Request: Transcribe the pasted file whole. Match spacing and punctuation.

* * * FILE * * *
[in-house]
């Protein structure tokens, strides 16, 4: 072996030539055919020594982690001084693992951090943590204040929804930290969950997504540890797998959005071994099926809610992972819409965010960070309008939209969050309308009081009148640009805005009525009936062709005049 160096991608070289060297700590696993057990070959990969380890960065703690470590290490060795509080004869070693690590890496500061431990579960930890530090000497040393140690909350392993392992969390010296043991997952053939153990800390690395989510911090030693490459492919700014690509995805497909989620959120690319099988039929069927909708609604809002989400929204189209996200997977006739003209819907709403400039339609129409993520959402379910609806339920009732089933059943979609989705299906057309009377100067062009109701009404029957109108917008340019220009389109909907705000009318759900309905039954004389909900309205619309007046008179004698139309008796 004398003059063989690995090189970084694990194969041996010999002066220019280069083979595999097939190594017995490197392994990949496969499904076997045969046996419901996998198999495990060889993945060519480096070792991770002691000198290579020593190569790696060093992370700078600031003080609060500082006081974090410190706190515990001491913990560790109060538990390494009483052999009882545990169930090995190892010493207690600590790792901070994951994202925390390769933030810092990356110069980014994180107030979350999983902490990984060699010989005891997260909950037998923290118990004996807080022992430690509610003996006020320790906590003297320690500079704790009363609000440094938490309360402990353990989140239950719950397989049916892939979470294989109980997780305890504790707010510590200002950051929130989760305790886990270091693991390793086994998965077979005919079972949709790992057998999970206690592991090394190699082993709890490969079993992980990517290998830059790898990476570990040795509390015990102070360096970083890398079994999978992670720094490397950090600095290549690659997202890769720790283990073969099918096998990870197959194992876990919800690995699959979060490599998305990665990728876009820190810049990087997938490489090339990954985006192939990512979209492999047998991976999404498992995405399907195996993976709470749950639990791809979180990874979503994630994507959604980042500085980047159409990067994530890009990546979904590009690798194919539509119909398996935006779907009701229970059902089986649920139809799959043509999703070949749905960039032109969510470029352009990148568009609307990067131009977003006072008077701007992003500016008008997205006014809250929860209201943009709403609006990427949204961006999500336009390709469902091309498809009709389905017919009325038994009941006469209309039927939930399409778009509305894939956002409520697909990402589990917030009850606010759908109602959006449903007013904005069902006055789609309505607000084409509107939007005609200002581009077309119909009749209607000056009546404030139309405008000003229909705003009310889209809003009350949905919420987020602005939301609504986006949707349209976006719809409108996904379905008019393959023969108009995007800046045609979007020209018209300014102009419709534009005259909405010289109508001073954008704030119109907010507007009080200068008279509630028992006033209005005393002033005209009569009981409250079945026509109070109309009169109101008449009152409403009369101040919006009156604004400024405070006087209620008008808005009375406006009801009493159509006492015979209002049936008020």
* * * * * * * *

[in-house]
């Protein structure tokens, strides 16, 4: 072996030539055919020594982690001084693992951090943590204040929804930290969950997504540890797998959005071994099926809610992972819409965010960070309008939209969050309308009081009148640009805005009525009936062709005049 160096991608070289060297700590696993057990070959990969380890960065703690470590290490060795509080004869070693690590890496500061431990579960930890530090000497040393140690909350392993392992969390010296043991997952053939153990800390690395989510911090030693490459492919700014690509995805497909989620959120690319099988039929069927909708609604809002989400929204189209996200997977006739003209819907709403400039339609129409993520959402379910609806339920009732089933059943979609989705299906057309009377100067062009109701009404029957109108917008340019220009389109909907705000009318759900309905039954004389909900309205619309007046008179004698139309008796 004398003059063989690995090189970084694990194969041996010999002066220019280069083979595999097939190594017995490197392994990949496969499904076997045969046996419901996998198999495990060889993945060519480096070792991770002691000198290579020593190569790696060093992370700078600031003080609060500082006081974090410190706190515990001491913990560790109060538990390494009483052999009882545990169930090995190892010493207690600590790792901070994951994202925390390769933030810092990356110069980014994180107030979350999983902490990984060699010989005891997260909950037998923290118990004996807080022992430690509610003996006020320790906590003297320690500079704790009363609000440094938490309360402990353990989140239950719950397989049916892939979470294989109980997780305890504790707010510590200002950051929130989760305790886990270091693991390793086994998965077979005919079972949709790992057998999970206690592991090394190699082993709890490969079993992980990517290998830059790898990476570990040795509390015990102070360096970083890398079994999978992670720094490397950090600095290549690659997202890769720790283990073969099918096998990870197959194992876990919800690995699959979060490599998305990665990728876009820190810049990087997938490489090339990954985006192939990512979209492999047998991976999404498992995405399907195996993976709470749950639990791809979180990874979503994630994507959604980042500085980047159409990067994530890009990546979904590009690798194919539509119909398996935006779907009701229970059902089986649920139809799959043509999703070949749905960039032109969510470029352009990148568009609307990067131009977003006072008077701007992003500016008008997205006014809250929860209201943009709403609006990427949204961006999500336009390709469902091309498809009709389905017919009325038994009941006469209309039927939930399409778009509305894939956002409520697909990402589990917030009850606010759908109602959006449903007013904005069902006055789609309505607000084409509107939007005609200002581009077309119909009749209607000056009546404030139309405008000003229909705003009310889209809003009350949905919420987020602005939301609504986006949707349209976006719809409108996904379905008019393959023969108009995007800046045609979007020209018209300014102009419709534009005259909405010289109508001073954008704030119109907010507007009080200068008279509630028992006033209005005393002033005209009569009981409250079945026509109070109309009169109101008449009152409403009369101040919006009156604004400024405070006087209620008008808005009375406006009801009493159509006492015979209002049936008020």